Tel Aviv/ Ideological influences in the shaping of uniqe Bauhaus Style
Following the waves of immigration of the middle classes of Jaffa to Tel Aviv, some new generation Jews were attracted to Europe to pursue their studies in the 1920s. These groups of Jews admired the architectural academic trainings provided by the schools that the knowledge was lacked in their land, especially in the newly established city, Tel Aviv, and hoped to ameliorate the city’s building standard from the education. Adding to the fact that it was when the crisis of bankruptcies came, this substantiated the Jews to leave the country and seek for opportunities in a better country.
The foreign study period of the Jews was when they started to contact with and know about the Bauhaus Style, the modern architecture that is prevailing in worldwide. Since the style is also at its young age, the students were able to absorb the principles and ideology of the style from the founders and leaders, e.g. Ludwig Mies van der Rohe. This has initiated their knowledge about functionalism, rationalism and ornamentation less. The kind of clarity, simplicity and functionality has intrigued the Jewish students, and that the influence was great that they were determined to apply the concept into the later design and planning in their own city.
On the other hand, Le Corbusier in Paris was also a contributing factor to the establishment of modernist architecture in the Jewish minds. The famous theory of Le Corbusier’s — “five points of architecture” was widely known around the world that it attracted different young architects and students including the Jewish students, and were influenced by it. The notion raised in this theory is similar yet a more clear set of instructions to what the Bauhaus school taught, putting also an emphasis on the quality of life and well-being.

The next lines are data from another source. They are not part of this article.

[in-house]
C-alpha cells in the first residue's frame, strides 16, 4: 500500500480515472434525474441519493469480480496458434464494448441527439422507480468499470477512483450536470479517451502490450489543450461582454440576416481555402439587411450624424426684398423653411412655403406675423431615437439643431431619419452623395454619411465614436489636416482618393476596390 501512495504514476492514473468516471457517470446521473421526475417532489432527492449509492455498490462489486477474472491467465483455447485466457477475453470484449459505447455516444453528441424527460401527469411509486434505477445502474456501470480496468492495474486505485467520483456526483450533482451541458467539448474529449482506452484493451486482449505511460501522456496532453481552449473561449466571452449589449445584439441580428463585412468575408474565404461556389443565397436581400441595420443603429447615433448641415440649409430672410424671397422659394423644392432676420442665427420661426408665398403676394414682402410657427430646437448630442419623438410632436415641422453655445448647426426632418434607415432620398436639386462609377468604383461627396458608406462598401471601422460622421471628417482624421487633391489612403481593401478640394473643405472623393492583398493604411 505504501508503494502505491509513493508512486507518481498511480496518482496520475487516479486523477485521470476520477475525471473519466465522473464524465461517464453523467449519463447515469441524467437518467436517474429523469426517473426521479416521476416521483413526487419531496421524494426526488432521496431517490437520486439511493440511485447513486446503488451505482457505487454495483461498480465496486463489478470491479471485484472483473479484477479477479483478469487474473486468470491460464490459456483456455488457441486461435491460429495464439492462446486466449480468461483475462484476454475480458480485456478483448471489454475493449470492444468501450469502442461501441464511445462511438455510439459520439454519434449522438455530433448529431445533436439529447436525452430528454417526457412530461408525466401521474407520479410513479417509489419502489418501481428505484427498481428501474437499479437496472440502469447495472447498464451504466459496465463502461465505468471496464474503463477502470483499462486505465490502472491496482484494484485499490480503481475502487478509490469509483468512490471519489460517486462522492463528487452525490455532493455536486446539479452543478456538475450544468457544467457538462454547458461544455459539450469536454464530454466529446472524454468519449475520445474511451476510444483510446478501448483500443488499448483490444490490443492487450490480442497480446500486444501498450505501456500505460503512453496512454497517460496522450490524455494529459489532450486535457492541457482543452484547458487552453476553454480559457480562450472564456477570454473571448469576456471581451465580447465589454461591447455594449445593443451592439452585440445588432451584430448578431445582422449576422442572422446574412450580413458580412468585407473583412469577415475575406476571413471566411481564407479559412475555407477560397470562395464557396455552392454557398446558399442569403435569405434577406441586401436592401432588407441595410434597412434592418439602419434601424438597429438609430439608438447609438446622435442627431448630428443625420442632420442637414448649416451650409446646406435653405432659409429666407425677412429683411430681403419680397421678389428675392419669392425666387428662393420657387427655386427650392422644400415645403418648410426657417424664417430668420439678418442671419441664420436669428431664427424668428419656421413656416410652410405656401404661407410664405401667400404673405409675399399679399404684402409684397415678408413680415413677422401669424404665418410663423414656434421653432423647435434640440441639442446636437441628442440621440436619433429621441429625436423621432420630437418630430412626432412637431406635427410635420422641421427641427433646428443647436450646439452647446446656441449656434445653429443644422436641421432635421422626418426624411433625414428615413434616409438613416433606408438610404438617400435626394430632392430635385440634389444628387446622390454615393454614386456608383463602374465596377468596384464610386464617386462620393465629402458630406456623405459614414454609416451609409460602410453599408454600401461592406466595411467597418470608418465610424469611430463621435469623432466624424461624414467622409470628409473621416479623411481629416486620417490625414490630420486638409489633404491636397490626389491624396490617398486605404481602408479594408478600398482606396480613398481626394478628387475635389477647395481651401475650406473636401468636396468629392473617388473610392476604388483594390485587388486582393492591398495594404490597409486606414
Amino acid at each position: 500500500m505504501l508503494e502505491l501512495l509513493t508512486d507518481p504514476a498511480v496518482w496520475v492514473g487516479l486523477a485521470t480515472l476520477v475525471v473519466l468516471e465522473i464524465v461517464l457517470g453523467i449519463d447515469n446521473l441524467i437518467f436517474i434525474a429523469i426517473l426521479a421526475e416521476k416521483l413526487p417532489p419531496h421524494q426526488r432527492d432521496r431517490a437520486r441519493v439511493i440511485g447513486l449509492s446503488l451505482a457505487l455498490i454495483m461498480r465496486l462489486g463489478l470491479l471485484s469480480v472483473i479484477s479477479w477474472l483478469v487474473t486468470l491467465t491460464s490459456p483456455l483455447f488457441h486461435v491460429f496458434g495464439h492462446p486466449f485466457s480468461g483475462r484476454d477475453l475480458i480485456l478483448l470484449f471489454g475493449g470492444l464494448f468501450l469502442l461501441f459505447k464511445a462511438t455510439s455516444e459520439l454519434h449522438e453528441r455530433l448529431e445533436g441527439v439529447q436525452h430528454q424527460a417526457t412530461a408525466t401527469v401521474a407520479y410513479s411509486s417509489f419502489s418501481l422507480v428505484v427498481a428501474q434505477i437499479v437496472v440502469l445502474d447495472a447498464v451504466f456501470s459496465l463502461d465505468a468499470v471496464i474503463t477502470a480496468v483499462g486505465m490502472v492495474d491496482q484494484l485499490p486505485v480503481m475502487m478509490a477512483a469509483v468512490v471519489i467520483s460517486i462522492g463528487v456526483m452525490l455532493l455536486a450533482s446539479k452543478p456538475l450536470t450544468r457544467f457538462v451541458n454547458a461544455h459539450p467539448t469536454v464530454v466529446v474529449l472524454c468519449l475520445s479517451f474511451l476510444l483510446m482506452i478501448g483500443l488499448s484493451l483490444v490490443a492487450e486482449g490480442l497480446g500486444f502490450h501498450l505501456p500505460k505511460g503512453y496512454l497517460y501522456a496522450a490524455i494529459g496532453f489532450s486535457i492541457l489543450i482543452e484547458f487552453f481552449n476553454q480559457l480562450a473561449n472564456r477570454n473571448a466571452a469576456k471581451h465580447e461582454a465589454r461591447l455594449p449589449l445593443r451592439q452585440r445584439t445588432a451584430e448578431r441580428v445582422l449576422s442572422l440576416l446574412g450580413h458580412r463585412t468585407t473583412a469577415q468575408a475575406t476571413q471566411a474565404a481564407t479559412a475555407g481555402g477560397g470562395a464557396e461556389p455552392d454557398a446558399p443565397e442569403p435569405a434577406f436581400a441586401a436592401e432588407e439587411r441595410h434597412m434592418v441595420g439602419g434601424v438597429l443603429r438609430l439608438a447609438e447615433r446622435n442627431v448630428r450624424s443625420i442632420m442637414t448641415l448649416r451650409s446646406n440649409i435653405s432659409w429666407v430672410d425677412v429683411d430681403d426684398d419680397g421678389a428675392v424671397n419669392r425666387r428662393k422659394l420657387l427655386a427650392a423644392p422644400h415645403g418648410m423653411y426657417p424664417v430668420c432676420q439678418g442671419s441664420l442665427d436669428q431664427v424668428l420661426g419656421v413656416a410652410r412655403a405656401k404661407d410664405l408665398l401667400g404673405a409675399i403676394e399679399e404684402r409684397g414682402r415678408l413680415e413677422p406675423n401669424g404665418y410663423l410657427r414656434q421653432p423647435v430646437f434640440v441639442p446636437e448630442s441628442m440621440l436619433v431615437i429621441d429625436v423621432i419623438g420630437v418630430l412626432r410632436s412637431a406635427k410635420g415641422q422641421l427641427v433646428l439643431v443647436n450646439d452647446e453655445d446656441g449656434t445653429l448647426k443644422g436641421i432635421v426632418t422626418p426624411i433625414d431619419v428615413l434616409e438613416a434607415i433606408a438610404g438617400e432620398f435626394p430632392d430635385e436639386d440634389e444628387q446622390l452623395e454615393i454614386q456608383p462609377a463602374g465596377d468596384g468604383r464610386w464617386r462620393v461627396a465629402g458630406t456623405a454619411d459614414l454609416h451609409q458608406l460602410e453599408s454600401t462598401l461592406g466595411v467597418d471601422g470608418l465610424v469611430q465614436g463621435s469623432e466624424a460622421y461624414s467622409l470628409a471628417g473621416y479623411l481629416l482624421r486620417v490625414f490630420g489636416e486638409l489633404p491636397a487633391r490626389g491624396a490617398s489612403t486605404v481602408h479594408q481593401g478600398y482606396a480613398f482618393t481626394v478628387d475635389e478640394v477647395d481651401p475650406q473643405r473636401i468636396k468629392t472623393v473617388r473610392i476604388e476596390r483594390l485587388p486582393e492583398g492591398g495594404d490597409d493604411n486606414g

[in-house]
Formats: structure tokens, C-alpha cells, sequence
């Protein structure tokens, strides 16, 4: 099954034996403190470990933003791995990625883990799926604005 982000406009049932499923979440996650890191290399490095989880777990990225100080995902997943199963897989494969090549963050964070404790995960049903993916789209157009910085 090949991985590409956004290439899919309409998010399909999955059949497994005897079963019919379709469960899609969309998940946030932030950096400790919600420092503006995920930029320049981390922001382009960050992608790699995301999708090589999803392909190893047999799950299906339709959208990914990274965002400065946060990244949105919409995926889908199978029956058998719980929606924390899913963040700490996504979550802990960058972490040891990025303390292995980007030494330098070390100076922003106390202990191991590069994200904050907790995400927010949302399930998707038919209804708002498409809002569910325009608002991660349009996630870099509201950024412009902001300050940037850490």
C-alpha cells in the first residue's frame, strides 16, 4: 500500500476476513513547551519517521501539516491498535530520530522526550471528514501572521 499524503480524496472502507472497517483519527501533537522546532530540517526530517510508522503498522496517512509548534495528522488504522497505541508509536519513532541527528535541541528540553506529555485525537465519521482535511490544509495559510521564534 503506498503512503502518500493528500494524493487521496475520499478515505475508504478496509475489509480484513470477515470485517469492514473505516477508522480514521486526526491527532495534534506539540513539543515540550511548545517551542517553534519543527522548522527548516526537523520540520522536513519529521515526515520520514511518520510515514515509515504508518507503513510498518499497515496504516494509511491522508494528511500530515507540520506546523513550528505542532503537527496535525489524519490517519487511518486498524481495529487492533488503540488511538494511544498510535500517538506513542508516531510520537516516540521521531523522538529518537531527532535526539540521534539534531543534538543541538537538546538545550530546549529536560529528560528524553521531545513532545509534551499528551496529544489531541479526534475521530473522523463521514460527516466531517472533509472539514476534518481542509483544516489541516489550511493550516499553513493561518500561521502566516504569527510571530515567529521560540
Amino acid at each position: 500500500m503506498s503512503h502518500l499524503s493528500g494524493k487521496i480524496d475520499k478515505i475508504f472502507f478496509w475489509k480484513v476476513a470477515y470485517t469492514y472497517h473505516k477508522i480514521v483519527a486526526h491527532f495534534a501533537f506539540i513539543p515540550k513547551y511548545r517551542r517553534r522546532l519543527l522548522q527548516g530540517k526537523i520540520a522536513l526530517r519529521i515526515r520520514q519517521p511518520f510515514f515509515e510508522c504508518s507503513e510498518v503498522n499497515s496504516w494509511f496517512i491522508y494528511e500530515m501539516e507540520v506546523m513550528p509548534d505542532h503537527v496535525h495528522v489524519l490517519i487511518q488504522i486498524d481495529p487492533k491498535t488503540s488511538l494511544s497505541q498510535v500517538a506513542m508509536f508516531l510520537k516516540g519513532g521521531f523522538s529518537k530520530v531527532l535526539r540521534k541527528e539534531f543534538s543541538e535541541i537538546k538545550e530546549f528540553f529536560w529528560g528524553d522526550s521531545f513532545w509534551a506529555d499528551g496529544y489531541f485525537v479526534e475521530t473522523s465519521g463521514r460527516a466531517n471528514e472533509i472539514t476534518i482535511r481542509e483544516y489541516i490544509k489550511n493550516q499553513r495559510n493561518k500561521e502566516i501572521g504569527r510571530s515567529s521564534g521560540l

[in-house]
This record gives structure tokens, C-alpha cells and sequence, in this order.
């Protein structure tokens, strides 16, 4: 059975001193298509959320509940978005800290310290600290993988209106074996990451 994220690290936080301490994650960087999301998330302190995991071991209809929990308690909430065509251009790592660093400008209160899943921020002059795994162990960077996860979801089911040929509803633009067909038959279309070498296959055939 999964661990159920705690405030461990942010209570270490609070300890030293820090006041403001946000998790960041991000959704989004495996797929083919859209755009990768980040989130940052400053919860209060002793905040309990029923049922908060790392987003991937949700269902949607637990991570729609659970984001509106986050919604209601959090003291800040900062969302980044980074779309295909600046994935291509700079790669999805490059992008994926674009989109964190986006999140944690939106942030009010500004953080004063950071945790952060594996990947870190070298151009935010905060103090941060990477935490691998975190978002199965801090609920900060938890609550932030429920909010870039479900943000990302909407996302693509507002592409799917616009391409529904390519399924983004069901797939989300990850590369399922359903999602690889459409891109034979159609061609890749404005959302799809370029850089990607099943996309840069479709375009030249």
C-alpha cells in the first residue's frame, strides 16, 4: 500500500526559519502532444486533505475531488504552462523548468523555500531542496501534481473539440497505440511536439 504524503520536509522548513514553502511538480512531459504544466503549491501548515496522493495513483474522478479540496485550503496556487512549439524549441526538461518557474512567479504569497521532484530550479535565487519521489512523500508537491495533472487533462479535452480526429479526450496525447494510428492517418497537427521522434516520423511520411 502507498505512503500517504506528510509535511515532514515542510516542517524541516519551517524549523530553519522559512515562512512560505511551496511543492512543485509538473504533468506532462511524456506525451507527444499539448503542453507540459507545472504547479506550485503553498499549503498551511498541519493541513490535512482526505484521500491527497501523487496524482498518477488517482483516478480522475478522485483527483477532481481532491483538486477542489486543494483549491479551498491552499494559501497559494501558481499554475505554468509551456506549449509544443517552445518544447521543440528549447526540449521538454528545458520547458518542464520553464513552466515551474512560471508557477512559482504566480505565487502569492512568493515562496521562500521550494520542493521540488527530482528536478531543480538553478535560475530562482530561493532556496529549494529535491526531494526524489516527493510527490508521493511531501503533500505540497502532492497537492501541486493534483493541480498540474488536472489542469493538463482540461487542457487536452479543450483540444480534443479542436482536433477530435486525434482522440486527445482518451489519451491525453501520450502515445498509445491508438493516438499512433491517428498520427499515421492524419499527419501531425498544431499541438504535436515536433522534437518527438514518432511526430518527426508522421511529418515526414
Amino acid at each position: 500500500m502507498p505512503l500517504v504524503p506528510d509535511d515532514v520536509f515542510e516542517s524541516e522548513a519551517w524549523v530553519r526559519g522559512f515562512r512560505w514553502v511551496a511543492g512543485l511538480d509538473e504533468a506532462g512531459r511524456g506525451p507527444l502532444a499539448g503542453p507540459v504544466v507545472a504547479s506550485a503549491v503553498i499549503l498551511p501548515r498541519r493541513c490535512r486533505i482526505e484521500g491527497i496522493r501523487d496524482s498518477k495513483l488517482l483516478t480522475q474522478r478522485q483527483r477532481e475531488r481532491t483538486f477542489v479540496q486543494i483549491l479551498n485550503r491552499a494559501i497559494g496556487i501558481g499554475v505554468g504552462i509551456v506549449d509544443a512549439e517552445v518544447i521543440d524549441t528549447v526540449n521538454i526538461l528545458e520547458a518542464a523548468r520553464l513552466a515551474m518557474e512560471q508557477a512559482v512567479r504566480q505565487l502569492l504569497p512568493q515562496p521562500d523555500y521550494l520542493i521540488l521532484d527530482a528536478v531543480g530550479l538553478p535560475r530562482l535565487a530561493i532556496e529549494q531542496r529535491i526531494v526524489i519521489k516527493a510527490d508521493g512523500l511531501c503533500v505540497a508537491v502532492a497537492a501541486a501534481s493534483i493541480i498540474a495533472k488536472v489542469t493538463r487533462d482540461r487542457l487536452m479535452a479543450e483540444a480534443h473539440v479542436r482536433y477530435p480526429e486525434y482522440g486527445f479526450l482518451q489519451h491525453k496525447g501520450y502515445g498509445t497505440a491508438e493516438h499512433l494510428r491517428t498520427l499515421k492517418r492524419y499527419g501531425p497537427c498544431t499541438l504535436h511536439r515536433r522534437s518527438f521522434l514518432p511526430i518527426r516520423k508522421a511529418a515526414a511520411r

The Jewish architect in Europe could have built architectures there, conducting their experiments with the intimate culture, instead, under the socio-political change, they could not as they were expelled for being Jews and desired for a cultural revolution. This was particularly serious in Germany.
In 1933, the Bauhaus school was closed by the Nazis, and that the Jewish students returned to Tel Aviv; the remaining architects studied in other parts of Europe returned subsequently in mid-1930s. Their return was the beginning of the actualisation of their architectural studies, and the basis of the city’s Bauhaus Style history. After the arrival of the Europe-educated architects in Tel Aviv, they formed an influential group called “Hug”, which discussed mainly about the future development of local architecture. They addressed and researched innovatively in various aspects — climate, production costs and building standards, which seeked to incorporate the modern movement principles in the existing cultural setup, mould and shape the urban appearance with new type of architectural vernacular of Tel Aviv with reference to their education in Europe.
It was the result of the discussion of the “Hug” group that the building typology in Tel Aviv transformed from Eclectic and Oriental Style to the unique type of Bauhaus Style that would only appear in Tel Aviv. Thanks to the Bauhaus’ and Le Corbusier’s modernism theory, the ideological influences that necessitated the emergence of the prototypical modern type of architectures in the city.”
- Metsger-Samoḳ, Nitsah. 2004. Des Maisons Sur Le Sable. Paris: Eclat.
- Harpaz, Nathan. Zionist Architecture and Town Planning: The Building of Tel Aviv (1919-1929).
- Boness, Stefan, and Carsten Hueck. Tel Aviv: The White City. Berlin: Jovis, 2012